Knowing Dual Diagnosis

July 9, 2012 0 Comments

Dual diagnosis is used to describe someone with both mental disorder and an alcohol or drug problem. It is sometimes called comorbidity, having the presence of one and more disorders in addition to the primary disease. Co-occuring, concurrent disorders, dual disorder are amongst its many names, but they all have a similar meaning, someone with both chemical dependency and with emotional challenges and sickness.

This pose as a problem to clinicians as choosing the best and appropriate remedy for these people can be quite challenging and some dual diagnisis center don’t have the facilities and competence for treating them. Another issue that presents an issue is whether to deal with the person as someone with mental health disorder or someone with addiction disorder or both. But these challenges is often faced and can be guided with the appropriate evaluation principles and consider the importance of both, the mental and substance-related disorder.

• Going through the client’s historical background would greatly help in the assessment. Thorough research with the substances he has used. Everything he took from the very beginning of the abuse and the age he started. Treatment methods undergone in past times should be taken account for, together with the family’s history of addiction. Also, the mental illness history should be documented, the signs or symptoms, duration, and its consequence to his life. These information can be helpful in the unraveling interactions between the mental illness and the substance abuse.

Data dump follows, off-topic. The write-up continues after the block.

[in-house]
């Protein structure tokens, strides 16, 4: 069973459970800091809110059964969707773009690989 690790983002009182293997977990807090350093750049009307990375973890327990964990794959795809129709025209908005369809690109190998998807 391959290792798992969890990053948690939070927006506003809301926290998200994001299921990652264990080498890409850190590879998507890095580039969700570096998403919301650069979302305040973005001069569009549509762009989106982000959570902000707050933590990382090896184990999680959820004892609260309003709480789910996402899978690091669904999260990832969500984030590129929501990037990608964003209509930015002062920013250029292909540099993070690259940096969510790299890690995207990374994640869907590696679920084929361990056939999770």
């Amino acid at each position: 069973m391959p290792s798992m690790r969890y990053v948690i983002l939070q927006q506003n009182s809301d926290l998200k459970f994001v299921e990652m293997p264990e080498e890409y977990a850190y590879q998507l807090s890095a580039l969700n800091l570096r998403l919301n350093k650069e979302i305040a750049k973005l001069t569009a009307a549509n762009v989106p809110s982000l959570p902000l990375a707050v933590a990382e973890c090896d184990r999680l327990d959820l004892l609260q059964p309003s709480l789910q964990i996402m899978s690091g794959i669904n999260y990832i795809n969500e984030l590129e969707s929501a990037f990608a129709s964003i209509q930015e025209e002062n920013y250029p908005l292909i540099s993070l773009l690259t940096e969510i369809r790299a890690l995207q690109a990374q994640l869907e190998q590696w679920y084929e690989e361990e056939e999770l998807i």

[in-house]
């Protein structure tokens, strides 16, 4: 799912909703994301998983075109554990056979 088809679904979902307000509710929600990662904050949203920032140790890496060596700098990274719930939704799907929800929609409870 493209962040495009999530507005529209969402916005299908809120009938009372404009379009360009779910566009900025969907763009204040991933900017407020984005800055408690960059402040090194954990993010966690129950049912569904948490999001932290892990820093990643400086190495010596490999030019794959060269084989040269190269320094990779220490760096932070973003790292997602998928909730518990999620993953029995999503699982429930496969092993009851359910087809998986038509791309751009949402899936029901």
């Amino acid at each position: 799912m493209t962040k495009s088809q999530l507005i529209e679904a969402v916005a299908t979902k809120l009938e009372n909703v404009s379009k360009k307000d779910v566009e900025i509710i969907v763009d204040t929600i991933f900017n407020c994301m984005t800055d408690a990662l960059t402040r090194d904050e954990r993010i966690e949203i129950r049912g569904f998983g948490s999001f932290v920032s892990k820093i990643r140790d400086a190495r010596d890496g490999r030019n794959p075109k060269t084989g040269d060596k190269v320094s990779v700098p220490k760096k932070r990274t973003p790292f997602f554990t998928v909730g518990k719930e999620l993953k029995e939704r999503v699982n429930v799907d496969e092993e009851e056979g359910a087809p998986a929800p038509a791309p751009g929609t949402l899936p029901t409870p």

• Diagnostic and Statistical Manual of the American Psychiatric Association can be used in diagnosing the client. This provides the diagnostic standards for mental disorders along with substance addiction disorders, but it also might help a clinician differentiate between causal factors. DSM-IV gives particular criteria for mental disorders which are substance-induces, and it may mean that the client does not have dual diagnosis. And there are also times that a person with substance-induced psychotic disorder only get psychotic symptom when he is under the influence. So she would unlikely have a proper diagnosis of a separate psychotic illness.

• In distinguishing the main difference between substance and mental health symptoms, clinicians should observe clients in a period of time, for single interview wouldn’t be as effective and precise for a proper dual diagnosis programs. Observing the client on his drug-free time, it will be apparent if the symptoms are due to mental or substance abuse. With such, proper diagnosis can be well prepared.

These are the basic guidelines in assessing dual diagnosis. This aims to boost the assessment process, staff expertise and improve the service to better help and meet the needs of the dual diagnosis population.

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